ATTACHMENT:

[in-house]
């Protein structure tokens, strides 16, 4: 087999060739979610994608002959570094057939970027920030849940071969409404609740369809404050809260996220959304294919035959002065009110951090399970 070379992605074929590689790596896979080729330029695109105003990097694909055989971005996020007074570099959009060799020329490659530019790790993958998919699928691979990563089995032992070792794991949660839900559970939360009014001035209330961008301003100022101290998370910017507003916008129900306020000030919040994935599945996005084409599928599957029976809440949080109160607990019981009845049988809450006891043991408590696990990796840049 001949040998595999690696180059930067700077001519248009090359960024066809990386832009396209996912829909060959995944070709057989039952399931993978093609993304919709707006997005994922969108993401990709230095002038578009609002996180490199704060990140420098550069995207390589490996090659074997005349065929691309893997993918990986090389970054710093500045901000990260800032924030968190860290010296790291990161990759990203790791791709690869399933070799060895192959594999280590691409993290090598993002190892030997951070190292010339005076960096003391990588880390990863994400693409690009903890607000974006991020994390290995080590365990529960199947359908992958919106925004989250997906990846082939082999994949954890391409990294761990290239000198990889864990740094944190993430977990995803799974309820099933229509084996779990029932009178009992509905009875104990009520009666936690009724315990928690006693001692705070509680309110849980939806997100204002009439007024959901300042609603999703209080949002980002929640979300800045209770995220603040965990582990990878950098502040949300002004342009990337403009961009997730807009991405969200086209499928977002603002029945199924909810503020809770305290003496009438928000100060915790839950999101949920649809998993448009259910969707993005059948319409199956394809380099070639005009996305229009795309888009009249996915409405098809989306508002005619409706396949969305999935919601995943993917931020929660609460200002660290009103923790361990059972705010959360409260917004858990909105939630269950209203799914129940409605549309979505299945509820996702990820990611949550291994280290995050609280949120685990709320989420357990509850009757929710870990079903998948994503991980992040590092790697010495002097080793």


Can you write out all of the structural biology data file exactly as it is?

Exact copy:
[in-house]
């Protein structure tokens, strides 16, 4: 087999060739979610994608002959570094057939970027920030849940071969409404609740369809404050809260996220959304294919035959002065009110951090399970 070379992605074929590689790596896979080729330029695109105003990097694909055989971005996020007074570099959009060799020329490659530019790790993958998919699928691979990563089995032992070792794991949660839900559970939360009014001035209330961008301003100022101290998370910017507003916008129900306020000030919040994935599945996005084409599928599957029976809440949080109160607990019981009845049988809450006891043991408590696990990796840049 001949040998595999690696180059930067700077001519248009090359960024066809990386832009396209996912829909060959995944070709057989039952399931993978093609993304919709707006997005994922969108993401990709230095002038578009609002996180490199704060990140420098550069995207390589490996090659074997005349065929691309893997993918990986090389970054710093500045901000990260800032924030968190860290010296790291990161990759990203790791791709690869399933070799060895192959594999280590691409993290090598993002190892030997951070190292010339005076960096003391990588880390990863994400693409690009903890607000974006991020994390290995080590365990529960199947359908992958919106925004989250997906990846082939082999994949954890391409990294761990290239000198990889864990740094944190993430977990995803799974309820099933229509084996779990029932009178009992509905009875104990009520009666936690009724315990928690006693001692705070509680309110849980939806997100204002009439007024959901300042609603999703209080949002980002929640979300800045209770995220603040965990582990990878950098502040949300002004342009990337403009961009997730807009991405969200086209499928977002603002029945199924909810503020809770305290003496009438928000100060915790839950999101949920649809998993448009259910969707993005059948319409199956394809380099070639005009996305229009795309888009009249996915409405098809989306508002005619409706396949969305999935919601995943993917931020929660609460200002660290009103923790361990059972705010959360409260917004858990909105939630269950209203799914129940409605549309979505299945509820996702990820990611949550291994280290995050609280949120685990709320989420357990509850009757929710870990079903998948994503991980992040590092790697010495002097080793």